This week I took a little break from the study. It wasn’t intentional; it just kind of happened after a weekend away with my family and then a busy week to end the grading period (while simultaneously beginning a new unit). In that time, though, I applied so much of my learning in this space to our classroom practices, and the outcome left me, well, in tears.
We began our poetry unit in 7th grade this week. Usually, I begin this unit with a day to begin answering our first essential question in the unit: What is poetry? It’s an effective day to build background knowledge, but seeing as poetry is a mode of writing that is supposed to convey and evoke emotion, I have been disappointed in the past that the first day of poetry doesn’t mimic that same purpose. I want kids to be excited; usually, they are closer to mildly interested.
This week, I put four essential questions from our poetry unit up on the board:
- What is poetry?
- What is its purpose?
- What are some elements of poetry?
- Why does poetry matter to you?
The kids are used to beginning the day with essential questions, but when they saw four, already they seemed to know that our routine would be disrupted. We did our initial discussion on the questions, and then we watched a short video created using PowToon about the elements of a short story. We had just finished our short story unit, and I wanted to kids to be reminded of just how much they had learned about short stories while also seeing a model of a new way to show their learning.
When the video was over, I explained that our goal over the next few days was to answer those four essential questions on poetry and show our learning in a new way. They could use any medium they wanted, but they should choose one that fit their purpose and helped them best organize their answers.
A few weeks ago, I told this same group of students they could create their character sketch for their original short story however they wanted as long as they showed their character’s personality through thoughts, feelings, words, and actions. I was not prepared for the anger and frustration they would express. “Why can’t you just give us a sheet to fill out?” said one student. Another student lamented, “It’s just easier when you tell us how you want it because then I feel like I have a better chance of getting an A.” They were worried they would “mess it up.”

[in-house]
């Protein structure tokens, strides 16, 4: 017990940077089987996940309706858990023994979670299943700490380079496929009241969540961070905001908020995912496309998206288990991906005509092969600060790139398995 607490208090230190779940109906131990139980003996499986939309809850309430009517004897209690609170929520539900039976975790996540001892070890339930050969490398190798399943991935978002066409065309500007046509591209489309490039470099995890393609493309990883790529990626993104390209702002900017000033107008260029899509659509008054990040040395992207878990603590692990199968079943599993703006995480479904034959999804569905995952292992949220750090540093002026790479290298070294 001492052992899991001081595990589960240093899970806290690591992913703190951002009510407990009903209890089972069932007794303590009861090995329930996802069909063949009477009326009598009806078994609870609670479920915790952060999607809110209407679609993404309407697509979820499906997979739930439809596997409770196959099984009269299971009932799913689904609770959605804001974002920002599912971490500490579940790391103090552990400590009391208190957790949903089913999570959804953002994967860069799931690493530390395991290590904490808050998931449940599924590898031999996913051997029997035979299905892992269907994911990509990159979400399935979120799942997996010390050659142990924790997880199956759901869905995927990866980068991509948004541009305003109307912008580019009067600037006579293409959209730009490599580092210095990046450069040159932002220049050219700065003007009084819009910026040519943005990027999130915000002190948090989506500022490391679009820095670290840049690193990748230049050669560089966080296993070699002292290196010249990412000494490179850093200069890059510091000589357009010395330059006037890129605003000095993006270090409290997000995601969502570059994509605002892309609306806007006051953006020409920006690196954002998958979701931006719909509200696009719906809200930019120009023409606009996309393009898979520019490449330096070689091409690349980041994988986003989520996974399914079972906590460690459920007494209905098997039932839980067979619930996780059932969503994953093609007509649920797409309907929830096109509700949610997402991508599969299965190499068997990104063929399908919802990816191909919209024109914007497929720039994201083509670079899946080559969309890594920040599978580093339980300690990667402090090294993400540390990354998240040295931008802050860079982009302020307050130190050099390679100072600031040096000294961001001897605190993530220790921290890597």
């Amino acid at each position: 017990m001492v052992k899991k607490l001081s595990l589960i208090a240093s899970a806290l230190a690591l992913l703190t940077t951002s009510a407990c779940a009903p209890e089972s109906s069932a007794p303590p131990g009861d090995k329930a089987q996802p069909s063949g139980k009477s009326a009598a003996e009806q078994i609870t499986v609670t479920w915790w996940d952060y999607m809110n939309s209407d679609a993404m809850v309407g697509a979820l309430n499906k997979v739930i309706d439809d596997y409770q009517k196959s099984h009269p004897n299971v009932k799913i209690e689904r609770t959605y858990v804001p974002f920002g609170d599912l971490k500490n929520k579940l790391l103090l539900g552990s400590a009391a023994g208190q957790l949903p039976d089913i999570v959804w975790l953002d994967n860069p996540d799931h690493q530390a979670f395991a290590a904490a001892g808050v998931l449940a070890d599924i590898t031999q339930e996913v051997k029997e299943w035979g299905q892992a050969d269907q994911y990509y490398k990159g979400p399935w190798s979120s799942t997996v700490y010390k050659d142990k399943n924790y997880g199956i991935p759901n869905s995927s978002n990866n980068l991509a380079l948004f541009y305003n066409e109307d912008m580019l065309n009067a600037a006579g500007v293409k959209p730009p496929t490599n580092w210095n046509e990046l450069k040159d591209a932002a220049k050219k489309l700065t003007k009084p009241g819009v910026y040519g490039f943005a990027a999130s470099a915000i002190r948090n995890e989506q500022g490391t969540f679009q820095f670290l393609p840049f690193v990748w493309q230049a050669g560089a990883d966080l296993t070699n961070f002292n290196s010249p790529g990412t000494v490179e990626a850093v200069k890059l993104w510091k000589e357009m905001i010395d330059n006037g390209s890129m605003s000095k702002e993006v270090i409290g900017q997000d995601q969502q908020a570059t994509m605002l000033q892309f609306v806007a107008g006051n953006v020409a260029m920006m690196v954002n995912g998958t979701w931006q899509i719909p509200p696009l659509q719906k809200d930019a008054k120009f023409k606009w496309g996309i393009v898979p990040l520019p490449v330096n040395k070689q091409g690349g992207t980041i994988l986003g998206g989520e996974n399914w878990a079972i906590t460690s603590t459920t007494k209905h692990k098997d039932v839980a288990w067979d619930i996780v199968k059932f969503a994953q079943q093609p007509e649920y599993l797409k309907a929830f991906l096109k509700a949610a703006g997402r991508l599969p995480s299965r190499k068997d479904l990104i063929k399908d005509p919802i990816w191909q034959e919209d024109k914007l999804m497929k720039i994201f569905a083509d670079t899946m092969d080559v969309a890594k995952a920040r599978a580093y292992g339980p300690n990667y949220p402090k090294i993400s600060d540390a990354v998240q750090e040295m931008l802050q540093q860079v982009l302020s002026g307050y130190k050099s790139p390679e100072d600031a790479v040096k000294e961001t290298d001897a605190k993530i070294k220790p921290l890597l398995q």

I was shocked. I had thought they would be excited, but instead, they felt anxious. In the short few weeks I had taught them, I had already demonstrated learning as cookie-cutter, when I had meant to do just the opposite. We had a great conversation that day about how it doesn’t matter to me how we assess their learning together — each one of them is different, and given the opportunity, they can show their creativity better when they aren’t bound to one format of learning. So that day didn’t go quite how I thought it would, but it set us up for a smoother day the next time around.
This week, when I let them decide who they would work with or if they would work with someone, they began moving around the room immediately. They asked questions like, “I can really use anything I want?” and “What if you don’t know the app we want to use?” I got to respond with things like, “Yes, absolutely!” and “Well, then I guess we’ll get to learn something together!” They were excited now that they knew the fun and benefit of freedom could outweigh the comfort of compliance.
The greatest part of the day, to me, was that there was no struggle to engage students in the learning. They really felt empowered that they could do this and take ownership and still succeed. I got to help students through the essential questions and content one on one or in small groups without sacrificing time with others to do it because they were all learning a new tool or researching poetry. There was no wasted class time for anyone, and students who normally don’t get enthused about language arts came to my desk multiple times to show me their work so far. They were always beaming with pride, and they were happy to struggle through some new concepts. They were teaching themselves to learn.
When the bell rang, I had to remind a few kids that it was time to go, and when they had all left, I sat at my desk and cried a few joyful tears. They hadn’t all used the same apps, and some of them didn’t use technology at all. They hadn’t followed a rubric either. But I had seen each and every one of them learn. They were all confident in their abilities. They were engaged and building background knowledge while meeting our other learning objectives. As a teacher, I couldn’t have asked for a better day.